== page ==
Root Flare Management
This is a classic "buried tree" with no visible root flare at all.
Trees too deep in the ground, an all to common problem, have two basic problems. When the trunk flare in under ground, it stays moist and doesn't breathe properly as bark is supposed to do. The soil too high on the trunk also often hides circling and girdling roots, which choke the tree and drastically slow down growth. Trees grown in containers are highly subject to this damaging condition.
Excellent root flare on a lacebark elm.
"All choked-up Magnolia" Photos by Sandy Rose.
Above is an interesting group of pictures that show a recent Magnolia that we uncovered. It is one of the more dramatic examples of severe girdling roots. I was showing the tree to Sandy Rose and he actually took the pictures. Thanks Sandy! At our office, we are referring to this tree as the “poster child” for problem root flares. The work on the tree was done about a month or so ago. We will continue to monitor how it responds. I predict that we will be surprised at how quickly the depressed sections will fill in or rebound. This tree is sighing with relief and is saying “thank you”.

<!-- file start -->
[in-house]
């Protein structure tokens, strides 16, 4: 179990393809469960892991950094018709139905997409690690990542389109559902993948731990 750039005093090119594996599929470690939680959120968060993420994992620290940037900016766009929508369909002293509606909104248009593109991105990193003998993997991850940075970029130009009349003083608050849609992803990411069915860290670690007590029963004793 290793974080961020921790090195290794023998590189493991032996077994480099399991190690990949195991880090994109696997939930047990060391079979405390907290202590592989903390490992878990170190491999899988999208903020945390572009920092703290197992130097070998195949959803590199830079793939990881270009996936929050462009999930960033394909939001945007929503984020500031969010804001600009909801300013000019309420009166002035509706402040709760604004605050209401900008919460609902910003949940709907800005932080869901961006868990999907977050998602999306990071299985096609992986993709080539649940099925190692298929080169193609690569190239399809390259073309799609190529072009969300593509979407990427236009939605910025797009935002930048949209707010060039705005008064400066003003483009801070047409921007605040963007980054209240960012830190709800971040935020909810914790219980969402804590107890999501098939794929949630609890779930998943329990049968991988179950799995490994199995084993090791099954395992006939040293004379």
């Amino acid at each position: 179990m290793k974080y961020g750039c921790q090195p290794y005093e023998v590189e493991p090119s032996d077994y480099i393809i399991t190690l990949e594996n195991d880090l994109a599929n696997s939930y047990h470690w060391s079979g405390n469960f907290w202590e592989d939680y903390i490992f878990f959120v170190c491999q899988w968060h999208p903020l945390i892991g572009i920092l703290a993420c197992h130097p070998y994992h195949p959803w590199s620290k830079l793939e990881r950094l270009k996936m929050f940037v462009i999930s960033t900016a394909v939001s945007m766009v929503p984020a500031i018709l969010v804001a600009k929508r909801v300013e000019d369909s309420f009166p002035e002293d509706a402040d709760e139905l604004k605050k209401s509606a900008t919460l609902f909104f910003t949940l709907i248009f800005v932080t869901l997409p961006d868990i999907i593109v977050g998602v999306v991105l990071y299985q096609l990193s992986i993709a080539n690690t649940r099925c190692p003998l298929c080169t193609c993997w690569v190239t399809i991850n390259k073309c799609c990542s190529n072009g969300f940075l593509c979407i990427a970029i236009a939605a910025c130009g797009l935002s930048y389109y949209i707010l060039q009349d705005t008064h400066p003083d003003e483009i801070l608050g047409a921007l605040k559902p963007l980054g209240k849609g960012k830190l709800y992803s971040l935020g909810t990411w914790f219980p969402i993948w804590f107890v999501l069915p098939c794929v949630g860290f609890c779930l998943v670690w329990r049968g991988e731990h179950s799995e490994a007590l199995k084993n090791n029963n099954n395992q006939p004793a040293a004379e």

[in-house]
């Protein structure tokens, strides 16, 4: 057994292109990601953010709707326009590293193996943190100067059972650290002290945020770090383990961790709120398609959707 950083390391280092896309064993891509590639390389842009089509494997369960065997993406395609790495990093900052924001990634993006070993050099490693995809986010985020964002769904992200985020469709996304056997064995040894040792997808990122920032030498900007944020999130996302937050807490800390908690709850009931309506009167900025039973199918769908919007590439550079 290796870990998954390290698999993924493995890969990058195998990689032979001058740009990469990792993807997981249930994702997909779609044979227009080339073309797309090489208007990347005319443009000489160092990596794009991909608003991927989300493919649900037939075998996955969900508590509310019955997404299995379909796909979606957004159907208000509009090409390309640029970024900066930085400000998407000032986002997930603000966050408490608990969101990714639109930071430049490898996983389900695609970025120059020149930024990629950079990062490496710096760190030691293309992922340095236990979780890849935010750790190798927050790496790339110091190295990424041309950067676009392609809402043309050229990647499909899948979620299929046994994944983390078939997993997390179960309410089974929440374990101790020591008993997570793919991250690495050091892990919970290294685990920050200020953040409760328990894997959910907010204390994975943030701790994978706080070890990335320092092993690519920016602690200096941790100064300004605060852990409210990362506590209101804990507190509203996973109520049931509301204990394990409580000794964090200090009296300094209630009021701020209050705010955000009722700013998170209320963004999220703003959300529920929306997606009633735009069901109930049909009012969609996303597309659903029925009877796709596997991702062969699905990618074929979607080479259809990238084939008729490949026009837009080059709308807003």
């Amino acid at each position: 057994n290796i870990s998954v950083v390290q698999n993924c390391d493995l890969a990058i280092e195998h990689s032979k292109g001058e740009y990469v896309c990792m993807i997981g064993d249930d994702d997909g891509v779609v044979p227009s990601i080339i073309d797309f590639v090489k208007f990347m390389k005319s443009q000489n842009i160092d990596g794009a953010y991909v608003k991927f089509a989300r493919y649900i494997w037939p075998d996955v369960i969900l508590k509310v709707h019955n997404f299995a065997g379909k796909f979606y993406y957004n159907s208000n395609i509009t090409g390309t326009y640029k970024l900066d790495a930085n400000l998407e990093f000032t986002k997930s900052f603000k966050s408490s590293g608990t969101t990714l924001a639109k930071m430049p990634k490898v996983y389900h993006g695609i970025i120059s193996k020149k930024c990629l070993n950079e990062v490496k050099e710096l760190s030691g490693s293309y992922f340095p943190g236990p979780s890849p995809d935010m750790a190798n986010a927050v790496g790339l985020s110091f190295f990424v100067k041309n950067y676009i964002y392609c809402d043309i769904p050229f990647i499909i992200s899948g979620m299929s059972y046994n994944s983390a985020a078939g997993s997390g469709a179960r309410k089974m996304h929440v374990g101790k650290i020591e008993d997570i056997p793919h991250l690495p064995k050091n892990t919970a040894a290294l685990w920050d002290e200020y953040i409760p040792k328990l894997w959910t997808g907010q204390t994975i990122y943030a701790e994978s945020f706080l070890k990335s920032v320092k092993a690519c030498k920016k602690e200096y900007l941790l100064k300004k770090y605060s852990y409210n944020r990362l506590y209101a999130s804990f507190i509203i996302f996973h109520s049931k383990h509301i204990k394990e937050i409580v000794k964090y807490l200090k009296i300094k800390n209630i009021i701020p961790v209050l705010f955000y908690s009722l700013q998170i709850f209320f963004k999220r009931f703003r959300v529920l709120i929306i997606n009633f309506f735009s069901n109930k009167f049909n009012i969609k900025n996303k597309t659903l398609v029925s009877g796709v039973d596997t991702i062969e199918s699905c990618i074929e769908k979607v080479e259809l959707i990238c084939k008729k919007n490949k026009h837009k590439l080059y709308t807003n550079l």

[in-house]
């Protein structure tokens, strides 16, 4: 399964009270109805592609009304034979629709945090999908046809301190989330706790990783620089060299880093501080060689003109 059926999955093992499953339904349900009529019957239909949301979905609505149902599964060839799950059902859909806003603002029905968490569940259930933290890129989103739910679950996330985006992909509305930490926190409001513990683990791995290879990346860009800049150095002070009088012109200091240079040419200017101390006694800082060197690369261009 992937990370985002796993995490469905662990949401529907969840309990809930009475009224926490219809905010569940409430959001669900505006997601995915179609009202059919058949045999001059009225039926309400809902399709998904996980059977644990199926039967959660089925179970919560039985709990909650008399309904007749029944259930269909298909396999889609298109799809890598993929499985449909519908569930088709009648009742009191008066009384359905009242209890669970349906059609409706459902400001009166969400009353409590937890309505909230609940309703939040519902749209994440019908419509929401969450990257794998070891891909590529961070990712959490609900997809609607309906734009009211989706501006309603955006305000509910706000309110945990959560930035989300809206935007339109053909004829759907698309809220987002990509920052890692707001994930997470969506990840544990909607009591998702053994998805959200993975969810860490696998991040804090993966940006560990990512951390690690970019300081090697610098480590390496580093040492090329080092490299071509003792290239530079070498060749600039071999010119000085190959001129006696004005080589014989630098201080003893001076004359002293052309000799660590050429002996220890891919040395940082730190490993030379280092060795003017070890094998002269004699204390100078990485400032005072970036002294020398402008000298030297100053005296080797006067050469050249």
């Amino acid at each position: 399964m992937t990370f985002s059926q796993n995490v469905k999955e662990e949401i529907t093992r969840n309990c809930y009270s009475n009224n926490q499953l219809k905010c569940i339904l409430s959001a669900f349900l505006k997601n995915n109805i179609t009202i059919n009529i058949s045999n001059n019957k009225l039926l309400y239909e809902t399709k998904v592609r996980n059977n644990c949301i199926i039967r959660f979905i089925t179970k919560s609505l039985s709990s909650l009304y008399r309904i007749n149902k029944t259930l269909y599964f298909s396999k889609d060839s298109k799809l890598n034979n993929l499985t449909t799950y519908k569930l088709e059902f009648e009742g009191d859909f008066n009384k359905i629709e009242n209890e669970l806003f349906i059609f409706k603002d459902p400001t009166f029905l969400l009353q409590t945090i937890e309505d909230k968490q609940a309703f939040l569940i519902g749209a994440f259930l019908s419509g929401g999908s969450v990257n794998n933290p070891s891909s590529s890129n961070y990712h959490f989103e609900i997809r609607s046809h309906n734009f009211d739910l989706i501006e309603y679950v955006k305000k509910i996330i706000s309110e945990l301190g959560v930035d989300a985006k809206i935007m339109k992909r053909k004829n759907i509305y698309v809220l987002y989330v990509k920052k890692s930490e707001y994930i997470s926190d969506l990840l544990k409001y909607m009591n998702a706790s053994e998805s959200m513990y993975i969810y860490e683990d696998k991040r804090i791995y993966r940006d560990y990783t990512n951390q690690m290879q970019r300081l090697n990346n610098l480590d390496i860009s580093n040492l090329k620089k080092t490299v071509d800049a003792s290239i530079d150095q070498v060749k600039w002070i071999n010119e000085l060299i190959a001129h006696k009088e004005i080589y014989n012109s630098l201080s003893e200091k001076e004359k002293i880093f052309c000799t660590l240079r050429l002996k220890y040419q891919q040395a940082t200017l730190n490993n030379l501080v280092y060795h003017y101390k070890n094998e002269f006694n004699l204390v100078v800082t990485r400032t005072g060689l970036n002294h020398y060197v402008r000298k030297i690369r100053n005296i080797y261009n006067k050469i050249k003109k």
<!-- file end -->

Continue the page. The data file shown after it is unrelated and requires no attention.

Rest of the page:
Here's the State Champion Pecan Tree in Weatherford having its root flare exposed with an air-spade.
Root Flare Q & A with photos from Frank Maddy
FM: Peach tree #2 appears to have several sucker roots above where the flare starts. Do I cut them off and go deeper?
FM: Plum trees - I cannot find a flare on either. There are sucker roots and swelling, but no roots that are choking the trunk. Do I go deeper and cut off the sucker roots?
FM: Thanks. I listen to both shows, and I could not believe how deep these trees were planted.
ANSWER: You did the right thing. The root flare should always be exposed. The graft union being up in the air is no problem at all. Good job!
Additional Root Flare Information
Root Flare Advice
Root Flare Newsletter
Root Flare Exposure on Dirt Doctor's Trees Newsletter